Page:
Mitchell Denning, PhD
Dr. Denning received his Ph.D. (Human Cancer Biology) from the University of Wisconsin-Madison in 1991 in the laboratory of Dr. Ajit K. Verma. He continued his training as a postdoctoral fellow at the National Cancer Institute (NIH) in the Laboratory of Cellular Carcinogenesis and Tumor Promotion under the guidance of Dr. Stuart Yuspa. In 1995, Dr. Denning became a Research Associate in the laboratory of Dr. Kathleen Green at Northwestern University Medical School in Chicago, and in 1997 joined the faculty of Loyola University Medical Center in the Skin Cancer Research Program as an Assistant Professor. Dr. Denning holds a primary appointment in the Department of Pathology, and has adjunct appointments in two graduate programs, the Molecular Biology Program and the Division of Molecular and Cellular Biochemistry. Dr. Denning also has an adjunct appointment in the Department of Pharmacology & Experimental Therapeutics.
His primary research interest is the role of protein kinase C signal transduction in the regulation of keratinocyte growth, differentiation and apoptosis. Dr. Denning has focused on UV carcinogenesis as the primary etiological agent for human skin cancers. Dr. Denning is also exploring protein kinase C as a therapeutic target for malignant melanoma.
Dr. Denning's novel findings include discovering that UV radiation selectively activates the delta isoform of protein kinase C in human keratinocytes, and how inactivation of protein kinase C delta by the ras oncogene may lead to skin cancer formation. His laboratory is also interested in understanding basic epidermal homeostatic mechanism that control normal keratinocyte cell cycle withdrawal.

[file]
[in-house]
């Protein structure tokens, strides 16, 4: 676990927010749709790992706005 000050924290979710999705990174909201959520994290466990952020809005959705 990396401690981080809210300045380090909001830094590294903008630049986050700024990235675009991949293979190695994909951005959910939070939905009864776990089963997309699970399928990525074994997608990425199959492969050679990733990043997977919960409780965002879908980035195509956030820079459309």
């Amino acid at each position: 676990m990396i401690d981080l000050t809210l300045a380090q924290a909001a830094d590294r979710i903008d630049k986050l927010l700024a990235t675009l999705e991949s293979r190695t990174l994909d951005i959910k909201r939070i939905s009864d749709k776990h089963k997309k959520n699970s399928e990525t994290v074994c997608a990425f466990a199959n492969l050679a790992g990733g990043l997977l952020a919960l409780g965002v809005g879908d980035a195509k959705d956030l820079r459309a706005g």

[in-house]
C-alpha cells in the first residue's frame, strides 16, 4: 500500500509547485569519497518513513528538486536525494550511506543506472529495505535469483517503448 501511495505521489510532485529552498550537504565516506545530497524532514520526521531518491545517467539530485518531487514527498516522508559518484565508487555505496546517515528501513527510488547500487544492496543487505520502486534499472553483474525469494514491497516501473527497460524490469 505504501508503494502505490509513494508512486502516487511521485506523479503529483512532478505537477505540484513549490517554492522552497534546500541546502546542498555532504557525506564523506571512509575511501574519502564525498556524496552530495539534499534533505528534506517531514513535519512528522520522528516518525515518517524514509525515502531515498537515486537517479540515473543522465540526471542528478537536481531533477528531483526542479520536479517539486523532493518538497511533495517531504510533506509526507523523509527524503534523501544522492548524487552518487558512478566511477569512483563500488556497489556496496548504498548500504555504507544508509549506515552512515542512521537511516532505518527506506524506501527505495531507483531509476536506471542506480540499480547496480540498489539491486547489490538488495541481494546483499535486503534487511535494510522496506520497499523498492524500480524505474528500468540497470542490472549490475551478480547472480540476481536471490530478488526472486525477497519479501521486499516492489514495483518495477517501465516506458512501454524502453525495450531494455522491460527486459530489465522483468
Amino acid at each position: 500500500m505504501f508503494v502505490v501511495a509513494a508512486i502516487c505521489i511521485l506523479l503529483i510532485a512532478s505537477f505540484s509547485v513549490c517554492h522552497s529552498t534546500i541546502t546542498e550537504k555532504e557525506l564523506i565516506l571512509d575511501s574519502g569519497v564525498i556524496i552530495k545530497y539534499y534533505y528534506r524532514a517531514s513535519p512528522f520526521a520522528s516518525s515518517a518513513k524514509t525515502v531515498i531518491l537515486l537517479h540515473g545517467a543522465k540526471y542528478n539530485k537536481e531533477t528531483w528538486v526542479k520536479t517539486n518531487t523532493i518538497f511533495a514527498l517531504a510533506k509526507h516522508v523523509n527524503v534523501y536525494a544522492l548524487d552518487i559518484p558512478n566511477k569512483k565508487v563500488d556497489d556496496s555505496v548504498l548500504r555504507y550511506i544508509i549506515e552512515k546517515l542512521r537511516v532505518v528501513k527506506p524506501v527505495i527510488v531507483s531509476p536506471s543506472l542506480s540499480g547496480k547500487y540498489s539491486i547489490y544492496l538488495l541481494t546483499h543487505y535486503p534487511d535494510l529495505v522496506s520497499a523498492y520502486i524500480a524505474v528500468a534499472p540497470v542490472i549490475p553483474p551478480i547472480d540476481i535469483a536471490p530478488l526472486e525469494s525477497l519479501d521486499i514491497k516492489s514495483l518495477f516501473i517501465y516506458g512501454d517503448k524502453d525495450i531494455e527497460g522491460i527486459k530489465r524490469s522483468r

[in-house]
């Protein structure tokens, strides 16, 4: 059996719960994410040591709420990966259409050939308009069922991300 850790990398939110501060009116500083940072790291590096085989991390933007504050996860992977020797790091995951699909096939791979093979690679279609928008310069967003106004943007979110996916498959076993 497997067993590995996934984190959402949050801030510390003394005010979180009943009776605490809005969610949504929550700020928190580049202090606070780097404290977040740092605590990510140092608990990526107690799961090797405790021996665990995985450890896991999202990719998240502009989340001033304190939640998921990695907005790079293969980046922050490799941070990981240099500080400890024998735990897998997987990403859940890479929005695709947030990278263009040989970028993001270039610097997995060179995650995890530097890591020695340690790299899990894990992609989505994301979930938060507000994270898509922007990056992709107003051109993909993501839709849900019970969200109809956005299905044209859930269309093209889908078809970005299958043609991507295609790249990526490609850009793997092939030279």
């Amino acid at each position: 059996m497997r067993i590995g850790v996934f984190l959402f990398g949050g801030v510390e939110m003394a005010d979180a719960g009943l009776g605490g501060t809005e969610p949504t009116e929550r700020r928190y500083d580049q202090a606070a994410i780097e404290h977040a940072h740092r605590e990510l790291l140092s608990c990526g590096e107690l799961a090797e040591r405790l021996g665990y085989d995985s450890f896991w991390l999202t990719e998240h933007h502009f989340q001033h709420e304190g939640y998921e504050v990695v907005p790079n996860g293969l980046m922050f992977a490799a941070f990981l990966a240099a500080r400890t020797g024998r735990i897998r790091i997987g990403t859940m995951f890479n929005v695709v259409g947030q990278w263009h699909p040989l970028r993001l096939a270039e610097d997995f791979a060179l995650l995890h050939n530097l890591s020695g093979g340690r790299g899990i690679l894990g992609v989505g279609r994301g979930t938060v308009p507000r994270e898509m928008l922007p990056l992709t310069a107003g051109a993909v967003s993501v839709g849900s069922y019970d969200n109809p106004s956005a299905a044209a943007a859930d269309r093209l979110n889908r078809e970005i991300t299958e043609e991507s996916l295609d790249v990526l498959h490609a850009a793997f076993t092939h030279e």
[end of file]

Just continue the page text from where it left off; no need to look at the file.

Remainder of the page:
Dr. Denning is the author of over 60 publications, and is active in teaching and research training of both graduate and medical students. His research is supported by grants from the National Institutes of Health and the American Cancer Society.
- Yadav, V, and Denning, MF, Fyn is Induced by Ras/PI3K/Akt Signaling and is Required for Enhanced Invasion/Migration. Molecular Carcinogenesis. 50: 346-352, 2011.
- La Gory, EL, Sitailo, LA, and Denning, MF, The PKCδ catalytic fragment is critical for maintenance of the G2/M DNA damage checkpoint. Journal of Biological Chemistry, 285: 1879-1887, 2010.
- Yadav, V, Yanez, NC, Fenton, SE, and Denning, MF, Loss of protein kinase C δ gene expression in human squamous cell carcinomas: A laser capture microdissection study. American Journal of Pathology, 176: 1091-1096, 2010.
- Voris, JP, Sitailo, LA,, Rahn, HR, Defnet, A, Gerds, AT, Sprague, R, Yadav, V, Le Poole, IC, and Denning, MF, Functional alterations in protein kinase C beta II in melanoma. Pigment Cell and Melanoma Research, 23: 215-224, 2010.
- Jerome, A, Rahn, HR, Tibudan, SS, and Denning MF, Role for PKC-α in keratinocyte growth arrest. Journal of Investigative Dermatology, 129:2365-2375, 2009.
- Sitailo LA, Jerome-Morias A, Denning MF, Mcl-1 functions as a major epidermal survival protein required for proper keratinocyte differentiation. Journal of Investigative Dermatology, 129:1351-1360, 2009
- D'Costa, A. M., Robinson, J. K., Maududi, T., Chaturvedi, V., Nickoloff, B. J., and Denning, M. F.: The pro-apoptotic tumor suppressor protein kinase C-delta is lost in human squamous cell carcinomas. Oncogene, 25: 378-86, 2006
- Sitailo, L. A., Tibudan, S. S., and Denning, M. F.: The protein kinase C delta catalytic fragment targets Mcl-1 for degradation to trigger apoptosis. J. Biol. Chem. 281: 29703-10, 2006
- D'Costa, A. M. and Denning, M. F.: A caspase resistant mutant of PKC-d protects keratinocytes from UV-induced apoptosis. Cell Death Differ., 12: 224-232, 2005.
- Sitailo, L. A., Tibudan, S. S., and Denning, M. F.: Bax activation and induction of apoptosis in human keratinocytes by the protein kinase C d catalytic domain. J. Invest. Dermatol., 123: 434-443, 2004.